While we throw our treasures away, many of the world's poor survive by scavenging through our trash as these souls do at the dump outside of Tegucigalpa.

Thanks for the great response to our series on Christians and recycling.  Here are some of the ideas and resources that you shared. Take a look and let us know what you think.

A Refrigerator Friendly Recycling Guide (suggested by Karen Ripley)

Karen suggested that we condense our “Treasures in the Trash” article to a single page “recycling guide” that can be posted on the refrigerator. We’ve posted it to our website so you can print it out:  Pacific Union Recycling Guide (pdf).

Dive! The Film (submitted by Sarah Terrell)

Here’s a film Steve and I watched recently — It’s about the enormous amount of food waste in the US. Definitely worth a conversation. I thought we were pretty good about not wasting food, but this made me realize that I still throw out way more than I should.

Dive! The Film – Living Off America’s Waste

The No Trash Family (submitted by Larry Palmer or Laurence with a “u” as his friends affectionately know him)

Larry came across an article in People Magazine (page 78 in the January 16, 2012 issue) about the Johnson family who lives a “zero-waste” lifestyle. The average American family throws away an average of 1051 lbs of trash annually. This family has reduced it to almost zero by reducing, reusing and recycling virtually everything they bring home.  You can find out more on their family blog, thezerowastehome.com and be sure to read through their “Tips” page.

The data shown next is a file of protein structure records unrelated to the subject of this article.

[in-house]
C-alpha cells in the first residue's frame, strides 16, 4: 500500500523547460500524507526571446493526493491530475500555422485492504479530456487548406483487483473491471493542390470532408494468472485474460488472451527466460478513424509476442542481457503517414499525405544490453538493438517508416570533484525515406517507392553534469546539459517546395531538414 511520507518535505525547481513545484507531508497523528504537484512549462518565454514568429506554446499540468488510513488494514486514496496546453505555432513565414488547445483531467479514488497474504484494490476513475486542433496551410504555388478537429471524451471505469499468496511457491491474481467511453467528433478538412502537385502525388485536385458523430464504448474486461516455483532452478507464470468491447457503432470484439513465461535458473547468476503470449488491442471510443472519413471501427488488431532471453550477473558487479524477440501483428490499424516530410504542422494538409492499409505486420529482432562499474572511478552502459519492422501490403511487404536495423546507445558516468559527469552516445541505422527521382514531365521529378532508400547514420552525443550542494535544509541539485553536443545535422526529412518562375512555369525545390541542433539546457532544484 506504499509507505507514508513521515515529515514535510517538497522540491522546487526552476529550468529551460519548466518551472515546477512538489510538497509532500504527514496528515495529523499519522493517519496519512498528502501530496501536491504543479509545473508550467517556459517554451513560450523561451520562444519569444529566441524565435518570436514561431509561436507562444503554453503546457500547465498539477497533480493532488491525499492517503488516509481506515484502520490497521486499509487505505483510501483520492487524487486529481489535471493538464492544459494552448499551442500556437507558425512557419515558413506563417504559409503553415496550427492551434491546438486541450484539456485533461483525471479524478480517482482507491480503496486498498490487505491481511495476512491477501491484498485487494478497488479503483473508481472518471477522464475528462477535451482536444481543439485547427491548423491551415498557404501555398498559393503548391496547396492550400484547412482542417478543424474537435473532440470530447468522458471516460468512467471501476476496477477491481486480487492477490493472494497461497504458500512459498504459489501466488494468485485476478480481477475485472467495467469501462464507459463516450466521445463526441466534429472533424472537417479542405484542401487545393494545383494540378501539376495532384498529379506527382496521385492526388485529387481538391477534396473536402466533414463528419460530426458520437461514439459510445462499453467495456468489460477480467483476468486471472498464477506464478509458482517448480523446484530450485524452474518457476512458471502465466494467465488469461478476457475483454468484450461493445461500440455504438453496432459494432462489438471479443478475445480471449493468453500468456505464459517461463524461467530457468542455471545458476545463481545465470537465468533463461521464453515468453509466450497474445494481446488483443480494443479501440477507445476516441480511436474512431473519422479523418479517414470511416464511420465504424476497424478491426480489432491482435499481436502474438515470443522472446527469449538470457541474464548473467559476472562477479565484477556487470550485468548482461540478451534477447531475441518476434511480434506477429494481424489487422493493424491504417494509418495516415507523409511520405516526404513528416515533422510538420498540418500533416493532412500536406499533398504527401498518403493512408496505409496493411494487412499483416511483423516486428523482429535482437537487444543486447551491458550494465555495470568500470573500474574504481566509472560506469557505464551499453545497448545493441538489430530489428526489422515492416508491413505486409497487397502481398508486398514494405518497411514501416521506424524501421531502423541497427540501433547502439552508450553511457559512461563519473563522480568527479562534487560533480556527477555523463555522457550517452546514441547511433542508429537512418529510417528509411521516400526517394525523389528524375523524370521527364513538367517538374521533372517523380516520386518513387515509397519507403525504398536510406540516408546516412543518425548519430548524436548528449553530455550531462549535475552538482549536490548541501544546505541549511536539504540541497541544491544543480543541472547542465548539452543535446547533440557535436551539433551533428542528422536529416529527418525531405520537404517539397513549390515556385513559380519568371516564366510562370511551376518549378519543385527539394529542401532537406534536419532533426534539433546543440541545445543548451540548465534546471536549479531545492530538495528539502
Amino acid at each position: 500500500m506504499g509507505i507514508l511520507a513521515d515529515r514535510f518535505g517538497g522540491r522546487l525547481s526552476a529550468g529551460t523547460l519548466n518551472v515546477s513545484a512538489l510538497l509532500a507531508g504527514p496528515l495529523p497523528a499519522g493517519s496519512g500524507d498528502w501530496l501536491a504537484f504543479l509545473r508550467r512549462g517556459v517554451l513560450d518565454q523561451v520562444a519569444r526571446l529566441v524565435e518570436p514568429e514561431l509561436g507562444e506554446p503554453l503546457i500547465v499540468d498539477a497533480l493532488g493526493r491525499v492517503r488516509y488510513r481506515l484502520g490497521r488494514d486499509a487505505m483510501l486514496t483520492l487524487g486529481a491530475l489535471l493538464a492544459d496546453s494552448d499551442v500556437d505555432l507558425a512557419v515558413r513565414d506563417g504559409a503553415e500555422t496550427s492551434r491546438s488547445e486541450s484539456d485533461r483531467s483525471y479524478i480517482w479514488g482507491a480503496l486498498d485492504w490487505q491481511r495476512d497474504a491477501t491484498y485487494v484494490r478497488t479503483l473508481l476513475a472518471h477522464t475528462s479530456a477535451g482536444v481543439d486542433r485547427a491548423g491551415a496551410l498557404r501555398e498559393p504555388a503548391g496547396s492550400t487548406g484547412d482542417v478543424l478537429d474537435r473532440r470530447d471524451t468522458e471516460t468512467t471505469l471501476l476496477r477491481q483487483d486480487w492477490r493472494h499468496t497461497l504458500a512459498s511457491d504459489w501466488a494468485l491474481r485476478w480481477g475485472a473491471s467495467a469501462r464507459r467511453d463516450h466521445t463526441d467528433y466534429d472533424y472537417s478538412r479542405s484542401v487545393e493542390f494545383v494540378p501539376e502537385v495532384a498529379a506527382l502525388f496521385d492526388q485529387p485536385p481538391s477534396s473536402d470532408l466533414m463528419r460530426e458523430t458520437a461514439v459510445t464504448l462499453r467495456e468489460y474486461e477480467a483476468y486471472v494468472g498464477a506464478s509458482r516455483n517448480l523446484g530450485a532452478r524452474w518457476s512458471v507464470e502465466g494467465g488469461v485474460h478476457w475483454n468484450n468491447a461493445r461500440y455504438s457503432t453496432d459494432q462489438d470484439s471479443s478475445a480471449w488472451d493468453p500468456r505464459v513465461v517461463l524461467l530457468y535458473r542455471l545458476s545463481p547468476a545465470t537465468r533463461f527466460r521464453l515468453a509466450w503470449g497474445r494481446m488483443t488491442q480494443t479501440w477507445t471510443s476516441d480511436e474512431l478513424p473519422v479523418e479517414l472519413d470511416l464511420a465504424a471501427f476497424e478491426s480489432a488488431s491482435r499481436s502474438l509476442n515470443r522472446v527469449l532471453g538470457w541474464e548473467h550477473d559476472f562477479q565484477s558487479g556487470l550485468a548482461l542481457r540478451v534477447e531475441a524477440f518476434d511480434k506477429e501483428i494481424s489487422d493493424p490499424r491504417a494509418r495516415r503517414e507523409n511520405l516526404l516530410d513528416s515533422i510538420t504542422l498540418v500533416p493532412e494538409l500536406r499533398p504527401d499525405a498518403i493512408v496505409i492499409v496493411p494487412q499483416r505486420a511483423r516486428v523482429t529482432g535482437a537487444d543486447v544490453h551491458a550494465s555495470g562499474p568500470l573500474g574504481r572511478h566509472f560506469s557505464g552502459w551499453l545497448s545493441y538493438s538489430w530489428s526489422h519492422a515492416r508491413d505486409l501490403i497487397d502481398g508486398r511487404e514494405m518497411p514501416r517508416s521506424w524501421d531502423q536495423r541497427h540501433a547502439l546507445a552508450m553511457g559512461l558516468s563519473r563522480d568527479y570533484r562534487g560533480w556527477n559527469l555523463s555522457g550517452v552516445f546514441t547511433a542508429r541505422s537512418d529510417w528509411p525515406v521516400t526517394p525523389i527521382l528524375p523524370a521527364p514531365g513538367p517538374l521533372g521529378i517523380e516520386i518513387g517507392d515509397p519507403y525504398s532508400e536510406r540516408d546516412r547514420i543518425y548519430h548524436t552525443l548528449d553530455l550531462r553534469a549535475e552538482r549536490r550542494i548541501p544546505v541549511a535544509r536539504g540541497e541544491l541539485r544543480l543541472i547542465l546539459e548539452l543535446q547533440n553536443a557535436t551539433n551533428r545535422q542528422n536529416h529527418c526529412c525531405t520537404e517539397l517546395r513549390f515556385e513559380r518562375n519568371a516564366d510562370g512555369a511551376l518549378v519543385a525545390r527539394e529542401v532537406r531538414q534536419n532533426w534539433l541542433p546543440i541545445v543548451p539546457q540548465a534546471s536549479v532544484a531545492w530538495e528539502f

Re-use / Re-purpose (submitted by Karen Ripley)

Here is another way to look at things – repurpose: What else can I use this for?
There are many craft books available at the library with ideas of things to make out of stuff some people would throw away. There are even idea of how to make things out of chip bags.

I started crocheting last year with plarn(plastic yarn) made from store bags. You can turn your grocery bags into stronger reusable bags, hats or whatever.

We need to rekindle the imagination in a way to inspire resoucefulness, ingenuity and respect for God, ourselves and others.

Conserving water, fuel and power (submitted by Larry Palmer)

It’s not trash, but they are still resources entrusted to our care. Be conscious of how much water, gasoline, fuel for cooking and home heating and electric power you use. Energy / water conservation is related, but that’s a topic for another day.

Let’s keep the conversation going.

If you have any ideas that you would like to share, post them as a comment and I’ll be sure to include them in this blog post.